Bolts are sent to the heat-treated ovens to get the correct hardness-- not too soft and not too brittle. This BeaverMatic is a hottie and turns soft steel into hard nuts and bolts.

Bolts are sent to the heat-treated ovens to get the correct hardness– not too soft and not too brittle. This BeaverMatic is a hottie and turns soft steel into hard nuts and bolts.

After forming the basic bolt, stud or nut, with threads, heads and body diameters to suit the application, the stock is sent to ARP’s in-house heat-treat facility and then to shot peening. Heat-treating gives the bolts strength without brittleness, while shot peening further improves the strength and durability.

All ARP products are then random batch tested for quality. Once they’ve passed the grade, they’re packaged up and shipped out to motorsports enthusiasts around the world.

Yep, the race goes on, often because ARP helped keep the heads on and the rod spinning. DW

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ARP recently introduced their 625+ line of fasteners. Here you see a comparison of their ARP2000 and 625+ head stud kits for the Ford 6.0L. The 625+ studs are the shiny ones. However, the difference goes deeper than just the look: The ARP2000 parts are made from chrome moldy steel and have an impressive tensile strength of 220,000 psi. The Custom Age 625+ parts take it to the next level. They are made from a heat-treatable stainless steel and are rated at a minimum tensile strength of 260,00 psi, with higher numbers often seen in testing. If you’re going for Max Race power, the added clamping load the 625+ can provide is perfect. For more mild builds, the ARP2000 line is better than stock and more cost effective.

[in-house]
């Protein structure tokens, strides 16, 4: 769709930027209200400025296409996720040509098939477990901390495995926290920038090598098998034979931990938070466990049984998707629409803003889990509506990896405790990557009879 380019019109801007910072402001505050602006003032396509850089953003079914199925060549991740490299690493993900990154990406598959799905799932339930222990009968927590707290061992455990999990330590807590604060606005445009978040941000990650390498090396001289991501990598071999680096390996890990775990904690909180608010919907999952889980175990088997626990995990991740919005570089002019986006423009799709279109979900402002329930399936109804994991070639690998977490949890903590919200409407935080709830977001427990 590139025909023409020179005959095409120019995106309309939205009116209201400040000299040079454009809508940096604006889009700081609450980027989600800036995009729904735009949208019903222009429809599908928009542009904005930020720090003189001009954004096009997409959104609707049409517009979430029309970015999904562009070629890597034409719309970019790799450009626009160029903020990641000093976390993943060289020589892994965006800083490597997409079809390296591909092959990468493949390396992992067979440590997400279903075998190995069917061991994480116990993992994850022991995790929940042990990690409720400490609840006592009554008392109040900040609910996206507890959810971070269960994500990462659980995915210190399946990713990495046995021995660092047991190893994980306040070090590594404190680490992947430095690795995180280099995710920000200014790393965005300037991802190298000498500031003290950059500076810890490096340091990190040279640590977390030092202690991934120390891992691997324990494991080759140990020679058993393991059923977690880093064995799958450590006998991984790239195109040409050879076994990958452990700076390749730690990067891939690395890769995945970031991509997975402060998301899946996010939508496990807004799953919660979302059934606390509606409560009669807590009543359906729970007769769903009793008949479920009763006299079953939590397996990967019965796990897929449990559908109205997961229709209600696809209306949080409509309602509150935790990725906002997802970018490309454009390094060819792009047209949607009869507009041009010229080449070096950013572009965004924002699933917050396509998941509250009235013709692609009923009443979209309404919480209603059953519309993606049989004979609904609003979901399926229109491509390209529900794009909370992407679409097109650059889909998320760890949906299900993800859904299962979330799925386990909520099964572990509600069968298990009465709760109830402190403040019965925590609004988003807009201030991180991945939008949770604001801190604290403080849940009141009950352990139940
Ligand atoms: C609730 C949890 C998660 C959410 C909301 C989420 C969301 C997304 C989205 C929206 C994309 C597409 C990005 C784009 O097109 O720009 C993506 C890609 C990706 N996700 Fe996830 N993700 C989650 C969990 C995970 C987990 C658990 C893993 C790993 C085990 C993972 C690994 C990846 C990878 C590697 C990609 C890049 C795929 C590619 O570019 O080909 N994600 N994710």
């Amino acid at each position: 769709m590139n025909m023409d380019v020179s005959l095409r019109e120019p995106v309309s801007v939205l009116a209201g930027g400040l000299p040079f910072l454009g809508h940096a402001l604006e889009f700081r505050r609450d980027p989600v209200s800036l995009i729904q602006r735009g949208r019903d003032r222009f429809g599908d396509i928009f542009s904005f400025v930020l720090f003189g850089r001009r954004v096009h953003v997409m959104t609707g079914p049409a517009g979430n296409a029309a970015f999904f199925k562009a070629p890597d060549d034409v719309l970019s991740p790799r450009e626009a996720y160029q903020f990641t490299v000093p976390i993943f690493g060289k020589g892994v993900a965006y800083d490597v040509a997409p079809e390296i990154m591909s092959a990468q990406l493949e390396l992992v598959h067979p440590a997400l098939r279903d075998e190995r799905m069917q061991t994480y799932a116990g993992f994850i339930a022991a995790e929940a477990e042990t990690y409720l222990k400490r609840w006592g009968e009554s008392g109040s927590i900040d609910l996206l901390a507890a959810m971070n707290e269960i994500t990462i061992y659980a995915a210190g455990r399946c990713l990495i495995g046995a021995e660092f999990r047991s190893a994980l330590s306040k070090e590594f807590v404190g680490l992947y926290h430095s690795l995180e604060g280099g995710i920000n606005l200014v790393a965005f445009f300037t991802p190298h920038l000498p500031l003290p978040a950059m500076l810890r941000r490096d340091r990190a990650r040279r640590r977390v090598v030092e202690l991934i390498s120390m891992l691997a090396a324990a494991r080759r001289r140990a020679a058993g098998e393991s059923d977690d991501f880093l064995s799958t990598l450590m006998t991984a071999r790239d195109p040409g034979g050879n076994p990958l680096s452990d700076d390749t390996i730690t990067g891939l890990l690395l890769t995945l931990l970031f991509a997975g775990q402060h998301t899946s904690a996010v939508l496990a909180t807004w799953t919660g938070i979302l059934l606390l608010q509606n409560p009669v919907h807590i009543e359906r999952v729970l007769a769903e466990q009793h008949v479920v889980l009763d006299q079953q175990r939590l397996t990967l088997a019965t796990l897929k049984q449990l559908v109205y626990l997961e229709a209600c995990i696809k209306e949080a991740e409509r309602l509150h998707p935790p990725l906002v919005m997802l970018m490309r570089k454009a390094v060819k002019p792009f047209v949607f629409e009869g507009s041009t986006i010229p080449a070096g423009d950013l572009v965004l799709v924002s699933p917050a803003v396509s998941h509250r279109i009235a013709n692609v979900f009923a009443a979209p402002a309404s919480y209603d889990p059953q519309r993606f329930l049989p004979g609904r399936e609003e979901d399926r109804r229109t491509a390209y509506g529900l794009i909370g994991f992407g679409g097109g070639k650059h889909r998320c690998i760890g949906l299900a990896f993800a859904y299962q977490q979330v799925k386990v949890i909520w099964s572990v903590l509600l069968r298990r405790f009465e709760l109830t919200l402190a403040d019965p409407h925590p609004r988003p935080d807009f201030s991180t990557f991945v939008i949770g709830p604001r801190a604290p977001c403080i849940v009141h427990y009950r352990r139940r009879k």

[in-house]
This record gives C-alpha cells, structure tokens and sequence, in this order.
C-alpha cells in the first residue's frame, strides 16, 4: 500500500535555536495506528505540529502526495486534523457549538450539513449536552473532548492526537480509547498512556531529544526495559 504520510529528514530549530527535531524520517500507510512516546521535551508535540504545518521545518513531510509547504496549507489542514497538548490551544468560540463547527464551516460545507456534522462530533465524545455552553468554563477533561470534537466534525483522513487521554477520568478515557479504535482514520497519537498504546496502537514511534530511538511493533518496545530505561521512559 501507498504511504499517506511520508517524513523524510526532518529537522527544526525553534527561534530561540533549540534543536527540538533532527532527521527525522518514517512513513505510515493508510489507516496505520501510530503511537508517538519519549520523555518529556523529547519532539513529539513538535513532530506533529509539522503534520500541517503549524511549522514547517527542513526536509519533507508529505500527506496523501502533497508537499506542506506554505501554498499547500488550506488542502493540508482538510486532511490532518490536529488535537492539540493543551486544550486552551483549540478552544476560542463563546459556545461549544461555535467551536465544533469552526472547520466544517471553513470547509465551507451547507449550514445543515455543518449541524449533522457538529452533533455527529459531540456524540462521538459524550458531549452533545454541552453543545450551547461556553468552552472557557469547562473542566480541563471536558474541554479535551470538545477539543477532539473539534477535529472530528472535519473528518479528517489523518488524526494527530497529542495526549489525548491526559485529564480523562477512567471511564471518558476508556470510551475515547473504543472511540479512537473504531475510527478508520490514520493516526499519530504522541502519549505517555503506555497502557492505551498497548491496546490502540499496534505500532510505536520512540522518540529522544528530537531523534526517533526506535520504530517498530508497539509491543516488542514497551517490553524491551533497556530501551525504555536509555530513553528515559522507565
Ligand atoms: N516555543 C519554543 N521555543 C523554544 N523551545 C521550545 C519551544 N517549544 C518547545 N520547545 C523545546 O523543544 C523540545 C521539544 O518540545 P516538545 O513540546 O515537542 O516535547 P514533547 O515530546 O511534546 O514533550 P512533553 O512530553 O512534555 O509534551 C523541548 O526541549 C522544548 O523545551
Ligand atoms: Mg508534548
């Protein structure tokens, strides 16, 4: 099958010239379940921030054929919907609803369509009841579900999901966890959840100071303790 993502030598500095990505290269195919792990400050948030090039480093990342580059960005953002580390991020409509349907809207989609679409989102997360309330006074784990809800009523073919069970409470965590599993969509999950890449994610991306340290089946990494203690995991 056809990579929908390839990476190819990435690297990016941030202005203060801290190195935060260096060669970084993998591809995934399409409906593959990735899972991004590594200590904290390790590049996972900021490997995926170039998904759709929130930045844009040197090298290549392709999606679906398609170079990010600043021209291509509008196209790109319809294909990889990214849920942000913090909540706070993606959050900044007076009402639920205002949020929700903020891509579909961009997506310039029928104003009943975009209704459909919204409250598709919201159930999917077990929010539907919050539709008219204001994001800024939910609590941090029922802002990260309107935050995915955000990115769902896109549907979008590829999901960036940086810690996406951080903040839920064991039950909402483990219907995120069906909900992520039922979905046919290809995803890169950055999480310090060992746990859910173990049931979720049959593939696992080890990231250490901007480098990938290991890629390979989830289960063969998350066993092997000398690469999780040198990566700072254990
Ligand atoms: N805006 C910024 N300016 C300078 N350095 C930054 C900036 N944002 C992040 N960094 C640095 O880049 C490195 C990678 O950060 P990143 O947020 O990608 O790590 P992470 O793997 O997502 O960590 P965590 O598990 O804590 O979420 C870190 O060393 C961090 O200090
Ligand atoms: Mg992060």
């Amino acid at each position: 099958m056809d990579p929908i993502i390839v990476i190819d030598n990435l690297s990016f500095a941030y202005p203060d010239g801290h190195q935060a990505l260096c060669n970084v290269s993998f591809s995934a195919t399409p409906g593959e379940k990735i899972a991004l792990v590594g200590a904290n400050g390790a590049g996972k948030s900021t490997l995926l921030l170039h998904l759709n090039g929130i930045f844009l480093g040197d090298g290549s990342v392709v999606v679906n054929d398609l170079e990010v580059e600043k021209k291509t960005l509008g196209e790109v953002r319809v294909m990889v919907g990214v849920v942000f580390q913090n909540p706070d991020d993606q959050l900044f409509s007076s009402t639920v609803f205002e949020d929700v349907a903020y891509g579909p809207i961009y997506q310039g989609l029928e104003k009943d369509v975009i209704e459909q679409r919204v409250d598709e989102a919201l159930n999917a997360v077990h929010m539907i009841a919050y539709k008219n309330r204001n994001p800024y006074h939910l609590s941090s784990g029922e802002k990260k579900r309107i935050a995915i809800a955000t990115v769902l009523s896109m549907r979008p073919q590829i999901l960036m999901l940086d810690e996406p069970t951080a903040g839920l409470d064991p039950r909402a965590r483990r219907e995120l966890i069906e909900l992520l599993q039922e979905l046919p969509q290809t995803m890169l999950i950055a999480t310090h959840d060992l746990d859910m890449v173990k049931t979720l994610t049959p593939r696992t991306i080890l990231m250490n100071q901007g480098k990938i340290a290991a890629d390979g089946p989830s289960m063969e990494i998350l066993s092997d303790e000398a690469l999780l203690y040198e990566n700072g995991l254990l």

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ARP is constantly developing new products. We found this Cat 16 engine in their R&D shop being used to engineer another line of diesel engine upgrade assembly hardware.

ARP is constantly developing new products. We found this Cat 16 engine in their R&D shop being used to engineer another line of diesel engine upgrade assembly hardware.

This carded package contains rod-end main-cap bolts for the GM 6.6L Duramax: two bolts per rod and eight rods worth of super-strong rod bolts.

This carded package contains rod-end main-cap bolts for the GM 6.6L Duramax: two bolts per rod and eight rods worth of super-strong rod bolts.

Sources:

ARP (Automotive Racing Products)

800-826-3045

Arp-bolts.com